What is Bing Custom Search?
This documentation is for Bing Search Services. If you're looking for the Cognitive Services version of the documentation, see Cognitive Services Bing Custom Search.
Bing Custom Search lets you create a tailored, ad-free search experiences for topics that your users care about. You specify the domains and webpages that Bing searches. You can also pin, boost, and demote specific content to create a custom view of the web that helps your users quickly find relevant content. To create your custom view, use the Bing Custom Search portal.
After defining your view, integrate it into your website or application by calling Bing Custom Search API. As an option, you can configure a searchable user interface that you render within your website or application.
To get started using the API, pick the subscription you want from Bing API Pricing. After getting your subscription key, you're all set to make your first call.
You can easily call the API by sending a native HTTP GET request or by using the Custom Search SDK. For examples to help you get up and running quickly for either option, see Quickstarts.
Custom Search provides the following features:
|Define your view of the web||Identify the content that your users care about.|
|Share your custom search instance||Collaboratively edit and test your search instance with teammates.|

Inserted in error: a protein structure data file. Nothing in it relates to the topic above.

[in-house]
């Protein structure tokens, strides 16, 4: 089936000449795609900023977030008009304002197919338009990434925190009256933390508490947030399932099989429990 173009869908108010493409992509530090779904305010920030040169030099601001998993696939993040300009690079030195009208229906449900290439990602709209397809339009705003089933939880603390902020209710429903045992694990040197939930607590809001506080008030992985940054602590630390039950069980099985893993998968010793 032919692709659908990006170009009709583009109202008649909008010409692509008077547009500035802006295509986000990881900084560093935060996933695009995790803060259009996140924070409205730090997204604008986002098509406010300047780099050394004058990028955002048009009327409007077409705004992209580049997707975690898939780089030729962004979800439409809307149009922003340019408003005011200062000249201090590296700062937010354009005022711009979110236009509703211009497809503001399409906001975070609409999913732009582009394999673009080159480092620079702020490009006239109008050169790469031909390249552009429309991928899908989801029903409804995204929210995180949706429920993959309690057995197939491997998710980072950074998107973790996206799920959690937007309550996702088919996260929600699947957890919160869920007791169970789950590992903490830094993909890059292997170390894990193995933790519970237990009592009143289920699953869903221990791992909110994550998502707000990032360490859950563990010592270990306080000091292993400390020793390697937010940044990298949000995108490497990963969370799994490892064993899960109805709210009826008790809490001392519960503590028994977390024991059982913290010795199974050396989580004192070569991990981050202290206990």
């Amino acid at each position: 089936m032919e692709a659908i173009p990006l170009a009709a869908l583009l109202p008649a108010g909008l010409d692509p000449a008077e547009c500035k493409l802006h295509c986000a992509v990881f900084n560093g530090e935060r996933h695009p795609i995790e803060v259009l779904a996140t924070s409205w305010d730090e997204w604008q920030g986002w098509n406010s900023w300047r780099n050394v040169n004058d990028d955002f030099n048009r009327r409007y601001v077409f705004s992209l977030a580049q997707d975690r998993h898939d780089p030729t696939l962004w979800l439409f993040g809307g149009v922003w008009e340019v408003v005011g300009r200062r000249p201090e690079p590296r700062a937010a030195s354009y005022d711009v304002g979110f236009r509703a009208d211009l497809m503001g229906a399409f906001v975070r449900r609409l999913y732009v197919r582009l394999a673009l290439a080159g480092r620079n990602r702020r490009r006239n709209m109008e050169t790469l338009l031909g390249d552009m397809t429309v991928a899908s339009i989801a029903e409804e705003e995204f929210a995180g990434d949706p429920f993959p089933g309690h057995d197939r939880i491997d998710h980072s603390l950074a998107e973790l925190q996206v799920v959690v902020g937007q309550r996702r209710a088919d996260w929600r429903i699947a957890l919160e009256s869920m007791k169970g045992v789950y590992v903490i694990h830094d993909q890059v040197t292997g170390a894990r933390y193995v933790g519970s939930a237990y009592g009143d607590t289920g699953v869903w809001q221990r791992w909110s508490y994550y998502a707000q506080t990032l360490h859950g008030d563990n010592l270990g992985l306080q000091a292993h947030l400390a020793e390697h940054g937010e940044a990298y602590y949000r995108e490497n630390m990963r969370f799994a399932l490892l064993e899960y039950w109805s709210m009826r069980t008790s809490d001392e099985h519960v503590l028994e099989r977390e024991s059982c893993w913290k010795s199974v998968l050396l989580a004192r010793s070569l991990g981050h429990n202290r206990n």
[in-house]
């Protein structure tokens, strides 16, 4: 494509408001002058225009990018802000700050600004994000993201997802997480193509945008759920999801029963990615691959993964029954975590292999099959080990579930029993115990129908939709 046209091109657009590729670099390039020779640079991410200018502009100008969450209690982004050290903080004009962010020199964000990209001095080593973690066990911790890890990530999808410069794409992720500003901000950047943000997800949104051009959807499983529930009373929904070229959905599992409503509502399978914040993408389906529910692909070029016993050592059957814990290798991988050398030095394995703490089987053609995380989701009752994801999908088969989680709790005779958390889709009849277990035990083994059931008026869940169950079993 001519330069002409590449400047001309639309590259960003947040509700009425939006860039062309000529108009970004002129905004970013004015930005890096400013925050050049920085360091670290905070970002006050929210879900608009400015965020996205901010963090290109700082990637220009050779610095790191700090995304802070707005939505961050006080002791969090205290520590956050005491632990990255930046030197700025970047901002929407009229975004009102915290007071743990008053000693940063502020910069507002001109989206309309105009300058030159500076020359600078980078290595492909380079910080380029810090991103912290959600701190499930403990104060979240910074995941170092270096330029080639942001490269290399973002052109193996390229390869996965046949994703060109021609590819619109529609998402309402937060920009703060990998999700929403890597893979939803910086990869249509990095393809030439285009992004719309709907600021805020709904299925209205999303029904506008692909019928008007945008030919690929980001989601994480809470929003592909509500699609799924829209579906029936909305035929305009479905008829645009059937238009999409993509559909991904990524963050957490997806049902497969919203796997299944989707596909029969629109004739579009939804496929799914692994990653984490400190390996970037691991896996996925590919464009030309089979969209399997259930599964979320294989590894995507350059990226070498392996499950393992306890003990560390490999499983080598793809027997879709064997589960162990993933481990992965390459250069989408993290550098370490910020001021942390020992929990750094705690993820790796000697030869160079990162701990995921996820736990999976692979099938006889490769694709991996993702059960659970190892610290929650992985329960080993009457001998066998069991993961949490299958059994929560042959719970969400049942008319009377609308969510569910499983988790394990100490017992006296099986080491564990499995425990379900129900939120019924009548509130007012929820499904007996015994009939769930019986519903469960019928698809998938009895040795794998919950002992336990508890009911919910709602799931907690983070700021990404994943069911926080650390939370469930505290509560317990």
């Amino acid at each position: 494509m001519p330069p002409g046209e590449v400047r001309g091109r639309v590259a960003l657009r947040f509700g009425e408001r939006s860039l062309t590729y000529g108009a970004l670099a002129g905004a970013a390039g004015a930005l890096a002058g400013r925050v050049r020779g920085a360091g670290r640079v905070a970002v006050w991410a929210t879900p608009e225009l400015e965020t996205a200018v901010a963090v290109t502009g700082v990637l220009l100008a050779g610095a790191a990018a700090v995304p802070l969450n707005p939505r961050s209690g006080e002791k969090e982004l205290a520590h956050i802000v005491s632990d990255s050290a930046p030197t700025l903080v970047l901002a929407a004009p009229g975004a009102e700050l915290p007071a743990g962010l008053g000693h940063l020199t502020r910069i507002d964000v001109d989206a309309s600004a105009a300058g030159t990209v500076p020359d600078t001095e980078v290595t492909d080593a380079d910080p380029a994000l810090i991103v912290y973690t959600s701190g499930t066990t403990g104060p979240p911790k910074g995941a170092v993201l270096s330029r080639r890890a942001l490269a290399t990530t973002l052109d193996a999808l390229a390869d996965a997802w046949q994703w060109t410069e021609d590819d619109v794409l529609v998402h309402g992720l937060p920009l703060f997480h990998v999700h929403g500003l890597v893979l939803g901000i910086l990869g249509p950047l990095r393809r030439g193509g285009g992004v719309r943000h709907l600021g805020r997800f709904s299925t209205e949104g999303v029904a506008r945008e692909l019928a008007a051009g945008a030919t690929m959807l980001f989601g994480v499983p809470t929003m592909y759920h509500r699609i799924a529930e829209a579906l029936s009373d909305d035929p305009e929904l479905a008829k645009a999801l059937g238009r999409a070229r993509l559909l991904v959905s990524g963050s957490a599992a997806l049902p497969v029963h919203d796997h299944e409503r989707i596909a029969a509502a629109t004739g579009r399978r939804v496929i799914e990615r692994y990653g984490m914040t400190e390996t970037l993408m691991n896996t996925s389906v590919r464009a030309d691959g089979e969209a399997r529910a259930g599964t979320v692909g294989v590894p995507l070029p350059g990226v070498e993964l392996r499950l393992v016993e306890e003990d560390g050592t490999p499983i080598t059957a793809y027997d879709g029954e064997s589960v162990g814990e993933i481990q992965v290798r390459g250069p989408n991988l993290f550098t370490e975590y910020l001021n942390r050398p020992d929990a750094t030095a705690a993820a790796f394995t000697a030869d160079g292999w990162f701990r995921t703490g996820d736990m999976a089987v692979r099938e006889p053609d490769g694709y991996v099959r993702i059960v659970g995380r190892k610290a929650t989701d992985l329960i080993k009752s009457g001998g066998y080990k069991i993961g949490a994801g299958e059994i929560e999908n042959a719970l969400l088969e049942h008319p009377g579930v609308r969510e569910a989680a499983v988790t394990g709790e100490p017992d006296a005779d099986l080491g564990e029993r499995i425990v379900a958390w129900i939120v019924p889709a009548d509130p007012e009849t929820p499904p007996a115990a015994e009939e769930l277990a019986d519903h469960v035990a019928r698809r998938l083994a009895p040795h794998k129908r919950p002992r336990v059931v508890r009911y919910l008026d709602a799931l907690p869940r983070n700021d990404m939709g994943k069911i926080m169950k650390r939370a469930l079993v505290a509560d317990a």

After defining your custom view of the web, use the following APIs to query its content.
- Custom Search API — Lets your users search for webpages and more from the domains and sites specified in your custom search instance.
- Custom Image API — Lets your users search for images from the domains and sites specified in your custom search instance.
- Custom Video API — Lets your users search for videos from the domains and sites specified in your custom search instance.
- Custom Autosuggest API — Lets you provide suggested search strings to your users as they type in your search box.
Search or search-like experience
Bing Custom Search API may only be used as a result of a direct user query or search, or as a result of an action within an app or experience that logically can be interpreted as a user’s search request. For illustration purposes, the following are some examples of acceptable search or search-like experiences.
- User enters a query directly into a search box in an app.
- User selects specific text or image and requests “more information” or “additional information”.
- User asks a search bot about a particular topic.
- User dwells on a particular object or entity in a visual search type scenario.
If you are not sure if your experience can be considered a search-like experience, check with Microsoft.